AFC North blog's solution: Don't be fooled by Baltimore's No. 13 ranking. The Ravens were No. 1 against the pass through the first several games, which is an indication of how much they are struggling. As Williamson mentioned, the Ravens are in a tough spot. Baltimore says it has four or five starting-caliber cornerbacks, but none is playing like a No. 1 corner. I don't like the musical chairs Baltimore is playing with Lardarius Webb, Fabian Washington, Josh Wilson and Chris Carr. The Ravens need to pick who they believe are their two best players and go with them. Being shuffled in and out of the lineup has seemingly thrown everyone off rhythm and perhaps made each cornerback unsure of his role in the defense. Suggs had his first multi-sack game of the season against the Atlanta Falcons, and that could go a long way to helping the pass rush. Getting safety Ed Reed 100 percent healthy as well will be a major boost. There is hope for this pass defense despite a midseason slump.

Cleveland Browns (3-6)

Total defense: No. 24

Pass defense: No. 23

Scouts Inc.'s diagnosis: "I think the Browns are a well-coached defense. They are physical in the front seven and obviously want to stop the run first. But the Joe Hadens of the world, and Eric Wright and T.J. Ward are working to get better. So I tend to think inexperience is the issue as opposed to these guys just can't get it done. In the case with Baltimore and the Steelers, and lately with the Browns, if you're going to game plan against these defenses, you're going to throw." --Williamson

AFC North blog's solution: Indeed, the blitz-heavy Browns are being tested through the air and giving up too many big pass plays. That is a major reason they are 3-6. Wright has been the biggest culprit and admitted as much to the media this week. But Cleveland plays hard on defense. The Browns' secondary simply needs experience and to avoid mistakes at the worst possible times, such as overtime last week against the New York Jets. Haden, Cleveland's first-round pick, is starting to improve, and it's time to insert him into the starting lineup permanently. With Sheldon Brown (shoulder) injured, Haden could start Sunday against the Jacksonville Jaguars.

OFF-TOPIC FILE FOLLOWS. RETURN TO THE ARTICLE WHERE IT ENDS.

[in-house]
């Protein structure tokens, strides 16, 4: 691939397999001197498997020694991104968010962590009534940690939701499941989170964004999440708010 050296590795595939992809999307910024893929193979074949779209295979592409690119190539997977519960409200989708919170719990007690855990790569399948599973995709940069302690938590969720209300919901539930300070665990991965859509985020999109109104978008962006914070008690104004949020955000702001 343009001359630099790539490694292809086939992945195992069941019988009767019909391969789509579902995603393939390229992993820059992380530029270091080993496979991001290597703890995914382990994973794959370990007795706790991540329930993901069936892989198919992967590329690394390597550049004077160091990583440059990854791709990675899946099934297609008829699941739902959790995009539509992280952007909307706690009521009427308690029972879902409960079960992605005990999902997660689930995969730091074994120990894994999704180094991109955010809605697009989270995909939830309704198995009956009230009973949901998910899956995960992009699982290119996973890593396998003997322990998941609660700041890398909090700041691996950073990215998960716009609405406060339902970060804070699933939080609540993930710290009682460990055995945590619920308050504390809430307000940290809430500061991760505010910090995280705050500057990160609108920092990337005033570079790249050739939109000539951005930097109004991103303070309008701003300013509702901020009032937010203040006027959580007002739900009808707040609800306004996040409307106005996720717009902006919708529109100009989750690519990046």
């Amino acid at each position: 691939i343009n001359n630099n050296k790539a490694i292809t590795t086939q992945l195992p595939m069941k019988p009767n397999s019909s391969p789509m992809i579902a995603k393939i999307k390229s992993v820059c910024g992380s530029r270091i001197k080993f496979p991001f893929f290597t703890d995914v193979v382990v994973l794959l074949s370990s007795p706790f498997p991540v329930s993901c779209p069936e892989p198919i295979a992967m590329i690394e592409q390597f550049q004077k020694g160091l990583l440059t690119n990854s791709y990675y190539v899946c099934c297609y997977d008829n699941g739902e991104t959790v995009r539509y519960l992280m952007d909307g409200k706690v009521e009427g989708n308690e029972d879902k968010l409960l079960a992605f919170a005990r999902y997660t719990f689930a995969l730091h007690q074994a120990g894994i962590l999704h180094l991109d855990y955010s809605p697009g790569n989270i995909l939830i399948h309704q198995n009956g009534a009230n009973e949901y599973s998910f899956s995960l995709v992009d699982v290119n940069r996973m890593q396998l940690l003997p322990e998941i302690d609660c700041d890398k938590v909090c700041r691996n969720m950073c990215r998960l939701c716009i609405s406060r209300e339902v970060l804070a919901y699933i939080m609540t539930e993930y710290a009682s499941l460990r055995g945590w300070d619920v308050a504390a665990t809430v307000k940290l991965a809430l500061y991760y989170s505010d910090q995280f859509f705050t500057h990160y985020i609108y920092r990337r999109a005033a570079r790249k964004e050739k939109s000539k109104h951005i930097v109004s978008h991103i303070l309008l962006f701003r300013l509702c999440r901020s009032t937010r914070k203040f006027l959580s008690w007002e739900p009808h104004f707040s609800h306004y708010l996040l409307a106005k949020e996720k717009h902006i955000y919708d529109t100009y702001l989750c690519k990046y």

Cincinnati Bengals (2-7)

Total defense: No. 15

Pass defense: No. 12

Scouts Inc.'s diagnosis: "I think they're weak at safety, but they're very strong at corner. I also thought Adam Jones looked great when he played. It looked like he was coming back to form [before a season-ending neck injury]. But injuries have taken a toll, and the pass rush is worse than people even realize. I think that deserves a lot of blame. They don't have anybody exceeding expectations as a pass-rusher. I know Carlos Dunlap got a lot more snaps this past week, and it may be time to see what he has. For Michael Johnson and a lot of those young guys, it may be time to put those guys in." --Williamson

AFC North blog's solution: I have the least amount of worries about the Bengals' pass defense. It still has the highest rating in the division despite the worst pass rush. Health has been an issue, too. If cornerback Johnathan Joseph and veteran safety Chris Crocker can remain in the lineup the rest of the season, that's two starters who will provide stability. The pass rush looks pretty hopeless, and I don't see much potential to improve. With the exception of Dunlap, who is very raw, there isn't a natural pass-rusher on the Bengals' defense. That should be a major priority in next year's draft. Cincinnati showed signs of playing good pass defense last week against the Indianapolis Colts, and it needs to build off that. Colts quarterback Peyton Manning had some trouble against this secondary, and that's a good sign.

AFC North evening links: Ravens' D

November, 17, 2010
11/17/10
6:00
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Here are the latest happenings Wednesday evening in the AFC North:
  • Safety Ed Reed says the Baltimore Ravens still have a great defense.
  • Cincinnati Bengals receiver Terrell Owens and teammates defended his effort during Carson Palmer's third interception against the Indianapolis Colts.